Ahead of consideration of the report of the Joint Senate and House of Representatives Committees on Constitution Review, the National Assembly has assured Nigerian workers that their interests would be protected.
This assurance was given by the Co-Chairmen, Joint Senate and House of Representatives Committees on the Review of the 1999 Constitution, Senator Ovie Omo-Agege and Rt. Hon. Idris Wase when the adhoc panel hosted a delegation of the Nigeria Labour Congress (NLC) in Abuja.
While addressing the delegation led by the NLC President, Com. Ayuba Wabba, Chairman, Senate Committee on the Review of the 1999 Constitution and Deputy President of the Senate, Senator Omo-Agege assured that committee members would not impose their personal views on Nigerians at the ongoing Constitution Amendment exercise.
According to him, committee members would be guided strictly by best legislative practices, highest ethical standards, integrity, open mindedness, and patriotism in carrying out their assignments.
Omo-Agege further said the desire of every Nigerian is that the ongoing process produces positive transformations to the country, adding that all hands should be on deck to enable the 9th National Assembly bequeath to the country a constitution that speaks to every citizen’s yearnings and aspirations.
“Some have been making the case that there should be total devolution of anything labour not limited to just the core labour issues which is also inclusive of minimum wage.
“For some of us, our position is very clear on the issue of the minimum wage. That to me is a no-go area not out of fear but out of the case you have laid as to why that must remain in the Exclusive Legislative List.
“Anything provided for in the Concurrent Legislative List by way of information, it is just on paper and what do I mean by that? The only way a state can make any law in respect to any of these issues is only if that area has not been covered by the Federal Government and that is the doctrine of covering the field. Once the field has been covered, no state legislature can make a law in that respect.
“To the extent it is not even covered, if they were to make any law, that law can only be in addition to it and not inconsistent with the extant federal law”, he added.
While noting that there was no cause for alarm, he pointed out that once an area has been covered in the Exclusive List in the Constitution, no state legislature can legislate on it.
He also noted that, due to importance attached to labour, the committee thought it wise to interact with labour leaders before the final vote on the floor of both legislative chambers at the end of February.
“At the end of the day, we are looking forward to coming up with about 69 to 70 bills from several areas that require intervention. This is just one of several. But because of the importance that we attach to labour, and also given the relationship, we thought at all times we needed to carry you along,” he said.
On his part, Chairman, House of Representatives Committee on the Review of the 1999 Constitution and Deputy Speaker of the House of Representatives, Rt. Hon. Idris Wase emphasised that the National Assembly is wholeheartedly committed to upholding all tenets of International Labour Organisation (ILO) Conventions that Nigeria is signatory to.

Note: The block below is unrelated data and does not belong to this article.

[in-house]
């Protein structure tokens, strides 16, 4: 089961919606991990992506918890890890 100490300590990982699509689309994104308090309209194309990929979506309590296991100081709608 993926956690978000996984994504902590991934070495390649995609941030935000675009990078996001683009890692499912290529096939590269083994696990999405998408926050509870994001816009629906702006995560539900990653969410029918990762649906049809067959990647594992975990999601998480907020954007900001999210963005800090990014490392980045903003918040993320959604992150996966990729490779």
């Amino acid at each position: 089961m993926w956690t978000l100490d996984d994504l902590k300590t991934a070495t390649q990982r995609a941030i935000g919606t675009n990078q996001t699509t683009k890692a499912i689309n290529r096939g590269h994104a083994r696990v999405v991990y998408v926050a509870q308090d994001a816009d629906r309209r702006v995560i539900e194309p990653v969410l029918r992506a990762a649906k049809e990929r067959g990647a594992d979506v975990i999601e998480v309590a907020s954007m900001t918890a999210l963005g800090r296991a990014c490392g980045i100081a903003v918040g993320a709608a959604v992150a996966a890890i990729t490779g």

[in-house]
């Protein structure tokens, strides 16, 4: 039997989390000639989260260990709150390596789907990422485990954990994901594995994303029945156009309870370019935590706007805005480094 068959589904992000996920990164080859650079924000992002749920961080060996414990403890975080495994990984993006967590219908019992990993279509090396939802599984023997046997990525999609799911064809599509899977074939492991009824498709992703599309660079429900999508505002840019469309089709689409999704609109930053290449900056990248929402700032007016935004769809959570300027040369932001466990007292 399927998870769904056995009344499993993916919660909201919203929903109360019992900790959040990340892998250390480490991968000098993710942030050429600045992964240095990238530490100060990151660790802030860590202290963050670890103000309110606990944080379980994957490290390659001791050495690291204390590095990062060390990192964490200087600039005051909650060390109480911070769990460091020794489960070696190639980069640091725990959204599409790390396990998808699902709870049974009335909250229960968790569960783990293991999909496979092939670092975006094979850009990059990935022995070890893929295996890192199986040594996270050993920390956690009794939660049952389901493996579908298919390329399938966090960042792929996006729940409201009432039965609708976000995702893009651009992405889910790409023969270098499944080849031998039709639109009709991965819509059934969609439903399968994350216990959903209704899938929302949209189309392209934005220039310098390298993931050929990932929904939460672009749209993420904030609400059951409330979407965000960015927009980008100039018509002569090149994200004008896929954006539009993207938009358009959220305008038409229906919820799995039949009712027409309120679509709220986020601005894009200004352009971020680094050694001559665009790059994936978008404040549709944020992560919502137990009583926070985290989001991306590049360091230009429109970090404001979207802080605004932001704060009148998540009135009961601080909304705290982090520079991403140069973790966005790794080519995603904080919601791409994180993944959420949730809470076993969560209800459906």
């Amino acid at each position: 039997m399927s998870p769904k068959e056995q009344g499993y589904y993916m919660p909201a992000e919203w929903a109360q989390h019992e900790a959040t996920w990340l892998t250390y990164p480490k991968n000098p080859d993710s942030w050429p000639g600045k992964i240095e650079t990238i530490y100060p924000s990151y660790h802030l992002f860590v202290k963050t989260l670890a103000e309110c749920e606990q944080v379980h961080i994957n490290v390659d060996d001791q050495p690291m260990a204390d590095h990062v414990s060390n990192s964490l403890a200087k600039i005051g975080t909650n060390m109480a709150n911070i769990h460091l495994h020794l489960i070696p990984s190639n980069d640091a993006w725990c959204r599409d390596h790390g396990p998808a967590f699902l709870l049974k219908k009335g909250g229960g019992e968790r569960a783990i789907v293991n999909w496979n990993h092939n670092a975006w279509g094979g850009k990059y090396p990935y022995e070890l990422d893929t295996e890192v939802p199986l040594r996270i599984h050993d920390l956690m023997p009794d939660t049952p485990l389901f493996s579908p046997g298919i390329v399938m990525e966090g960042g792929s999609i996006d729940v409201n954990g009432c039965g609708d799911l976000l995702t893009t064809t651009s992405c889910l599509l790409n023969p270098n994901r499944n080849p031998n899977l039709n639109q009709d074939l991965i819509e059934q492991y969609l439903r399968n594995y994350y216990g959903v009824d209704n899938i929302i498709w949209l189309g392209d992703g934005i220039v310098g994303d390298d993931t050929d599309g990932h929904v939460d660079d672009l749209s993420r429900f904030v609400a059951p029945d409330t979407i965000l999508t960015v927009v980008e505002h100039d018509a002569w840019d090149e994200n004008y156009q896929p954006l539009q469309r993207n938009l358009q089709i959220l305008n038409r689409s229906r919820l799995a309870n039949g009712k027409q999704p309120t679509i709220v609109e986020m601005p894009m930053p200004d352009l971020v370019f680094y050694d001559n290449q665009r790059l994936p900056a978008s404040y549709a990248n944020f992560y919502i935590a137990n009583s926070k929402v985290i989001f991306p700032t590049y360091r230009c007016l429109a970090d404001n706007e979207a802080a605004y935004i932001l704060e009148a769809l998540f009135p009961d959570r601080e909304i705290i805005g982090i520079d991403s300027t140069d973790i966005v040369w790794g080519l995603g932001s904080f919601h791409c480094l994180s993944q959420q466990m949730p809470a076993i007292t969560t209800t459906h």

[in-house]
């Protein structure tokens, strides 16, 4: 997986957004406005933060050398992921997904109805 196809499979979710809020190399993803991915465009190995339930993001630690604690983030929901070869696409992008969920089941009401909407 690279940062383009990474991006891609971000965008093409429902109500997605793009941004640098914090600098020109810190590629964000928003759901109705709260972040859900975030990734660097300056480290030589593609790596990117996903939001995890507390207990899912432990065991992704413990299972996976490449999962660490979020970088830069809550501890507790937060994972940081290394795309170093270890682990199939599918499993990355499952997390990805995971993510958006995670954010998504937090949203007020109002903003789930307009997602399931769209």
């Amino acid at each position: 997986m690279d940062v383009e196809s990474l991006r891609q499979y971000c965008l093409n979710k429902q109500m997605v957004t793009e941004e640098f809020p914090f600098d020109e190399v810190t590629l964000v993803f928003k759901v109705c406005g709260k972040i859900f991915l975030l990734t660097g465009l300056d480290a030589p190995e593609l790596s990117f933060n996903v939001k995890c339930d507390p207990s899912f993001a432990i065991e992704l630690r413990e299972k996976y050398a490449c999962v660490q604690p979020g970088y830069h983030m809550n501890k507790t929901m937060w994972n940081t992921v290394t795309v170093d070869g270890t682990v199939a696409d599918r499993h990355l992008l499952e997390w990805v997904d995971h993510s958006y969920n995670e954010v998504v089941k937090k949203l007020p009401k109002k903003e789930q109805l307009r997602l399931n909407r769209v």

“The committee would not do anything that would go against internationally acceptable labour practices,” he said.
The NLC President, Com. Ayuba Wabba, urged the National Assembly not to transfer core labour mandates from the Exclusive to Concurrent Legislative List.
Wabba went down memory lane about the introduction of the minimum wage, noting that it would be difficult to come to the rescue of the private sector if states were allowed to fix their wages?
The labour leader said for the sake of our national interest, security and industrial harmony, Labour should not be devolved to states, adding that the reason for Nigeria’s relative industrial growth and development into investors haven are largely attributed to the willingness of the country to subject itself to international labour standards, norms and practices.
He said: “It is thoroughly harrowing to even imagine the chaotic scenario for businesses and investors to deal with 37 different set of labour laws across the states of the federation and the Federal Capital Territory. There is certainly no deadlier death knell for the Nigerian economy and social fabrics than the suggestion and or recommendation to transfer Labour Matters from the Exclusive Legislative List to the Concurrent Legislative List. It is simply what it is — an Invitation to an unprecedented industrial anarchy of unimaginable proportions.
“We demand that the recommendations of the Joint Committee to transfer all labour matters apart from the National Minimum Wage from the Exclusive Legislative List to the Concurrent Legislative List be withdrawn and should be shot down if it is ever presented for debate in the chambers of the National Assembly”.
On the delegation of the NLC President are the General Secretary, Trade Union Congress (TUC), Com. Musa Lawal; NLC Deputy Presidents, Com. Joe Ajaero, Com. Muhammed Idris, Com. Najeem Yasim, Com. Amaechi Asugwuini; Vice President NLC, Com. Salamatu Aliu among others.